Hijikata’s tattered black hair, wide-eyed grimace, and warped male-body unite these images of disjuncture. Mocking social identities of contemporaneous Japan, Hijikata stitches together caricatured representations of gender, age, nationality, and status. Through these identities’ disagreement with one another, and their clash with the emaciated, twitching figure who has adopted them, Hijikata forges a mythical non-identity, whose falseness reveals Hijikata as a body without purpose. The sound of engines and the piano’s (adjective) tones give the body a cityscape in which to be lost. In the context of Japan’s post-war, production-oriented modernization, Hijikata deconstructs the body on a societal level.
Fig 3. Hijikata lifted above the crowd at the culmination of the performance. Hijikata Tatsumi. Hijikata Tatsumi and Japanese People: Revolt of the Flesh. 1968. Hijikata Tatsumi Collection, Keio University Archive, Tokyo. Accessed from: Lucy Weir. “Abject Modernism: The Male Body in the Work of Tatsumi Hijikata, Gunter Brüs and Rudolf Schwarzkogler.”
The 1968 solo Hijikata Tatsumi and Japanese People: Revolt of the Flesh is often considered the marker of Hijikata’s abrupt departure from Western-demarcated form and content, his embrace of shamanistic and obscure elements, and the beginning of Ankoku Butoh’s maturity as a Japanese avant-garde dance form.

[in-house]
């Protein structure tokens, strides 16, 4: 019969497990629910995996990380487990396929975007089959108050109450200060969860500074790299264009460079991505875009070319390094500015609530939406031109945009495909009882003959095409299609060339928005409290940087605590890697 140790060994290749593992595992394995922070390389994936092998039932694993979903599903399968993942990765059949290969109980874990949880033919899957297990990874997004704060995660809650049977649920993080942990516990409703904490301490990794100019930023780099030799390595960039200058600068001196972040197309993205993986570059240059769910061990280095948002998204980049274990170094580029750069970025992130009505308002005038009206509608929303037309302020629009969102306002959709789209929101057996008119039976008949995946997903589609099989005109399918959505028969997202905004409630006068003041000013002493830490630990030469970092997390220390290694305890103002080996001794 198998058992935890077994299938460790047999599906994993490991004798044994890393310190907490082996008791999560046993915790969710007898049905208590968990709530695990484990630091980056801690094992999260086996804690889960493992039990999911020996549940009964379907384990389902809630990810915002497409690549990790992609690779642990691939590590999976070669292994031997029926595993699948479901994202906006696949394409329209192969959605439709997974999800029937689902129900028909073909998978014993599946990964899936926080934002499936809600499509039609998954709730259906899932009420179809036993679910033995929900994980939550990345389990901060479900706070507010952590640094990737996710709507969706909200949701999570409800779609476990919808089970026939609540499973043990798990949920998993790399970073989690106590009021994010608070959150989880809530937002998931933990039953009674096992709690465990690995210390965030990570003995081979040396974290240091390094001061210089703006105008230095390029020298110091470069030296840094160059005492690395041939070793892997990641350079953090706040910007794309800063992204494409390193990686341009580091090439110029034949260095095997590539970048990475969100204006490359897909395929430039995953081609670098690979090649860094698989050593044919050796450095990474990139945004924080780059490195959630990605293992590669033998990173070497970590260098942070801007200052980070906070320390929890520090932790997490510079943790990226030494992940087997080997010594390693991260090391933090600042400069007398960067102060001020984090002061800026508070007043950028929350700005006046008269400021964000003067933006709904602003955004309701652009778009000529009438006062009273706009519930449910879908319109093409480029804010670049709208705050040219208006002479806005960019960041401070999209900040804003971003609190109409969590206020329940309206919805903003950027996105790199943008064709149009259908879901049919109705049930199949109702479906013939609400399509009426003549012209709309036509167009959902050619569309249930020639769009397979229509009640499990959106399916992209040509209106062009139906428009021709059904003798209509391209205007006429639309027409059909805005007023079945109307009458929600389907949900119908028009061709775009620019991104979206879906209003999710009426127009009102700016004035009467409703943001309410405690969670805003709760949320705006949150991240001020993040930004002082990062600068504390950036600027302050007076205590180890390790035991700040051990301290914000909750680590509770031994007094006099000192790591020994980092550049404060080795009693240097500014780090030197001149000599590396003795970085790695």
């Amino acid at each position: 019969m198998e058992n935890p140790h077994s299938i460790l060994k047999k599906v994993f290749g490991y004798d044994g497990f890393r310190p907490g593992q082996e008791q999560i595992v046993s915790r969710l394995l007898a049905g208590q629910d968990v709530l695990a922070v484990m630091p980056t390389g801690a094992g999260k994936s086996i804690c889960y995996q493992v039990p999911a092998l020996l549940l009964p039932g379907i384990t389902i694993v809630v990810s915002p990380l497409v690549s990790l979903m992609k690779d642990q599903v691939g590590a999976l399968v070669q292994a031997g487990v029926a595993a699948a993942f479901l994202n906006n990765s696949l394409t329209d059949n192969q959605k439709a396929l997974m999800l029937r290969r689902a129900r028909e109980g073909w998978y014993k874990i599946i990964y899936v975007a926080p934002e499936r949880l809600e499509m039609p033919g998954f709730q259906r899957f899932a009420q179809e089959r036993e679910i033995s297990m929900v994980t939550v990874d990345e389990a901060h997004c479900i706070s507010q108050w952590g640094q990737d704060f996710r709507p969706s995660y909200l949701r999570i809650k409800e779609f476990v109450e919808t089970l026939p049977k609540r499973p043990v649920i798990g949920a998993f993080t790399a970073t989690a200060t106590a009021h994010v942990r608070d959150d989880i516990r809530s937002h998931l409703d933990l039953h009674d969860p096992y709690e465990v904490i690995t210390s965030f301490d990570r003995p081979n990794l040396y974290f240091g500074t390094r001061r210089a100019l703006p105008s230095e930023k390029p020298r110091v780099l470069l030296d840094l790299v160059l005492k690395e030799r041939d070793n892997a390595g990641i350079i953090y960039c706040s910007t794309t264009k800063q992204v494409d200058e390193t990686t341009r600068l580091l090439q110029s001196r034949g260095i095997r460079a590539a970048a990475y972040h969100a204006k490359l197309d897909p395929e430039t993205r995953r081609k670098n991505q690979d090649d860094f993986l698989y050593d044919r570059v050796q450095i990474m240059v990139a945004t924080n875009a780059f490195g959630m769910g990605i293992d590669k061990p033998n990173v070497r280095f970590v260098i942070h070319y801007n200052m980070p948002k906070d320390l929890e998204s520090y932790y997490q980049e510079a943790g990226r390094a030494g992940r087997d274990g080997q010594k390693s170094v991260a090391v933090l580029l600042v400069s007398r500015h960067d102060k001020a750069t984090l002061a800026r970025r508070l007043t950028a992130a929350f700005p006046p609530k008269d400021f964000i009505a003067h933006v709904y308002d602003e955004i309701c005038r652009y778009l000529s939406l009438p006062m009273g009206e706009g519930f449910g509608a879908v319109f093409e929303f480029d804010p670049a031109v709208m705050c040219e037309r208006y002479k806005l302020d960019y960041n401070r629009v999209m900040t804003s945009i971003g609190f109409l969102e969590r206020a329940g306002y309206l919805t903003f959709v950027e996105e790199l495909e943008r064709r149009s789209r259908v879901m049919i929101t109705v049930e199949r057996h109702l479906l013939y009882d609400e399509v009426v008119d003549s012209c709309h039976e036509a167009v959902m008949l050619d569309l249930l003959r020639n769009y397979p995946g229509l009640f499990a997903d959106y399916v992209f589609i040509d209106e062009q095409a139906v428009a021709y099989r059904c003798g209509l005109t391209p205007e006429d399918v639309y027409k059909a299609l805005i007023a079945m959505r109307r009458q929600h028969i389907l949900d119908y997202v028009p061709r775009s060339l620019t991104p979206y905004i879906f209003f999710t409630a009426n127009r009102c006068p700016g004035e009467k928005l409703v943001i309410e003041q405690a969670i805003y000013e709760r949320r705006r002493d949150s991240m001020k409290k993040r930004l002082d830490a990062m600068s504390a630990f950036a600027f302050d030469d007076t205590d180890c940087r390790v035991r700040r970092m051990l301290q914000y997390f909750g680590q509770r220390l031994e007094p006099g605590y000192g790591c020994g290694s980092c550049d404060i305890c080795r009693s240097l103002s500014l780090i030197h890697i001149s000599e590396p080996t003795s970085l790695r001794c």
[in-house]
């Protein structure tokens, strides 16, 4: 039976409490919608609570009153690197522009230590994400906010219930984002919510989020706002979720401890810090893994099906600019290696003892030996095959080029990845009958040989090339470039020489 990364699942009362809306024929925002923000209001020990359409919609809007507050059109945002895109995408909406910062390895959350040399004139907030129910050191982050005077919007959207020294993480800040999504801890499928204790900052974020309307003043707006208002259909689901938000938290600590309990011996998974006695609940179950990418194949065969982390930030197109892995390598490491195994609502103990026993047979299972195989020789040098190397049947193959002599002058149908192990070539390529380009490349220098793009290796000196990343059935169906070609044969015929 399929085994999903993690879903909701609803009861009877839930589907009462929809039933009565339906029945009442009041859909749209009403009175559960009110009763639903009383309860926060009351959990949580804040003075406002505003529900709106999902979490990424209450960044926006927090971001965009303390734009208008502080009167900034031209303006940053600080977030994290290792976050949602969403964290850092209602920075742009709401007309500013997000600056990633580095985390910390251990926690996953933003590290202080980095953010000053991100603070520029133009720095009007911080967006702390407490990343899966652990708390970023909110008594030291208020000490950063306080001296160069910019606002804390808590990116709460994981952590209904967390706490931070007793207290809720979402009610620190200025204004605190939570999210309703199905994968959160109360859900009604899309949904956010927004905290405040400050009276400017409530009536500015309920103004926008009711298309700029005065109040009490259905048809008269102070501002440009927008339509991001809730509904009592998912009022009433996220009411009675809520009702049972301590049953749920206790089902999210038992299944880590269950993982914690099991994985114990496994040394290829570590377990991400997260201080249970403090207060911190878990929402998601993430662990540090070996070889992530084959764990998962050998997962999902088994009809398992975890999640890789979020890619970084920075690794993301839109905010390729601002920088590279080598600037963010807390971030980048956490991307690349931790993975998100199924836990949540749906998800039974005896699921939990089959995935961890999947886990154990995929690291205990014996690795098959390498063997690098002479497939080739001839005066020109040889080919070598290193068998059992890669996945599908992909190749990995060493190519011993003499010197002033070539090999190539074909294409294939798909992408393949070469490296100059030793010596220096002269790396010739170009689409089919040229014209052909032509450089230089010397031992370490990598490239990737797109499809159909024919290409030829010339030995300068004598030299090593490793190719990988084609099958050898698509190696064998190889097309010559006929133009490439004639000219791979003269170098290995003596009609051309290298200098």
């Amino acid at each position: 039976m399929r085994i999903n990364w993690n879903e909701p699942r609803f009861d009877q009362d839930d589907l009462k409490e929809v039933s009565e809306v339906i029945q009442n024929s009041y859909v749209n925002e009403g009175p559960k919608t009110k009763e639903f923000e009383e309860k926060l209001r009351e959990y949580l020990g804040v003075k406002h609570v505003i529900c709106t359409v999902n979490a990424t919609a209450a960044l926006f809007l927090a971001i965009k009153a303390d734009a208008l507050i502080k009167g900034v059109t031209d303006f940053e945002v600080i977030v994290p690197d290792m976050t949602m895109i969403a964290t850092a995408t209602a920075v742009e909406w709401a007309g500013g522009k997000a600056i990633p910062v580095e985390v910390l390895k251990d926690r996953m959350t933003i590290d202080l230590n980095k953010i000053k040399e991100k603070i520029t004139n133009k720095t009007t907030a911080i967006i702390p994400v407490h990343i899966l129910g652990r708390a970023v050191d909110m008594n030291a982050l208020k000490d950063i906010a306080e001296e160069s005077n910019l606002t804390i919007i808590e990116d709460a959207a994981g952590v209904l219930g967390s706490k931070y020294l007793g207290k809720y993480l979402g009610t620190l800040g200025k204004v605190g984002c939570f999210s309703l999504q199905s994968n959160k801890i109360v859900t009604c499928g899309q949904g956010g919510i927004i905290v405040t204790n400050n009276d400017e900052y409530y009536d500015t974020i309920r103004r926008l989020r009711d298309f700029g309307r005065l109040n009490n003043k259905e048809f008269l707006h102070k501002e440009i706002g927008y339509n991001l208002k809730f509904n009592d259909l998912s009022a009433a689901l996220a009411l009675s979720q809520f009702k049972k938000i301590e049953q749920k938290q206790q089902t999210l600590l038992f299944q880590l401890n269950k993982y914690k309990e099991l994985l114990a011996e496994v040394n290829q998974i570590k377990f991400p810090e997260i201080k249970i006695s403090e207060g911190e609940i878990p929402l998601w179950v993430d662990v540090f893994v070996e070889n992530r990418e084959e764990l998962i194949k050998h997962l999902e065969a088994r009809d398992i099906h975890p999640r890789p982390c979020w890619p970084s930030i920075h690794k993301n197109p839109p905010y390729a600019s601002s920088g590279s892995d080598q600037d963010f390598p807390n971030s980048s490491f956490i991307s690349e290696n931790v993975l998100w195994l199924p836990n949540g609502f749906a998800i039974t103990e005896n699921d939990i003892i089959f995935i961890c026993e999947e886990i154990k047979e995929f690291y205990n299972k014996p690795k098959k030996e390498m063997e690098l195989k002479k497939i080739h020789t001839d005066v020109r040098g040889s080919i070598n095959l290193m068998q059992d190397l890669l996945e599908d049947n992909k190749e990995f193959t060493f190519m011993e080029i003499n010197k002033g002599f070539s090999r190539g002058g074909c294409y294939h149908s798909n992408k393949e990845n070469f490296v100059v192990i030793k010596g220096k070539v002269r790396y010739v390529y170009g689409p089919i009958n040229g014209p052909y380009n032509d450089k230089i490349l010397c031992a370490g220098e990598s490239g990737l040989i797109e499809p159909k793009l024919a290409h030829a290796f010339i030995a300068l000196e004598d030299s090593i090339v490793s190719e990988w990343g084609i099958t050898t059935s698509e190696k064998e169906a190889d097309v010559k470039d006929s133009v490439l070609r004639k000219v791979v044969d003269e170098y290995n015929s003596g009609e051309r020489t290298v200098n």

Hijikata’s original aim, however, is sporadically approached in studies of Butoh. The clouded nature of Hijikata’s performance and writing installs barrier after barrier to comprehension of Butoh’s purposes, and the intention of the dance, by definition, is shrouded in darkness. Both attributes support the understanding of Hijikata’s Butoh as a physical interpretation of Bataille’s informe, or “formless.” His thesis, L’informe, was one of a series of Bataille’s treatises positioning excrement, eroticism, and mutilation, often considered perversions against the ideal, as sacred entry point to understanding and possibility. Bataille acknowledged informe as an adjective, but considered it closer to a verb, being, in essence, an active unmaking of form.
In his article “Modernism and the Retreat from Form,” Martin Jay justifies informe as action, connecting it with formalist ideals commonly accepted as the Modernist canon, and specifically referencing Greenberg’s emphasis on the hegemony of sight and medium specificity. Jay defines an aspect of form to be the mind’s ability to absorb sensory details from the external world, and create from the multitude of mixed sensations an ordered system of meaning. He positions Bataille’s informe as a transgression against this ideal, and dubs the transgressive impulse an alternative strain of Modernism; the accepted purpose of the Modernists was to perfect form through different, segregated artistic media, distilling sensation down to undiluted form through purity of media and formal elements. Through informe, in contrast, the chaos of hyperstimulation, the sensory input of mixed media, and the dynamic formlessness of life is pursued.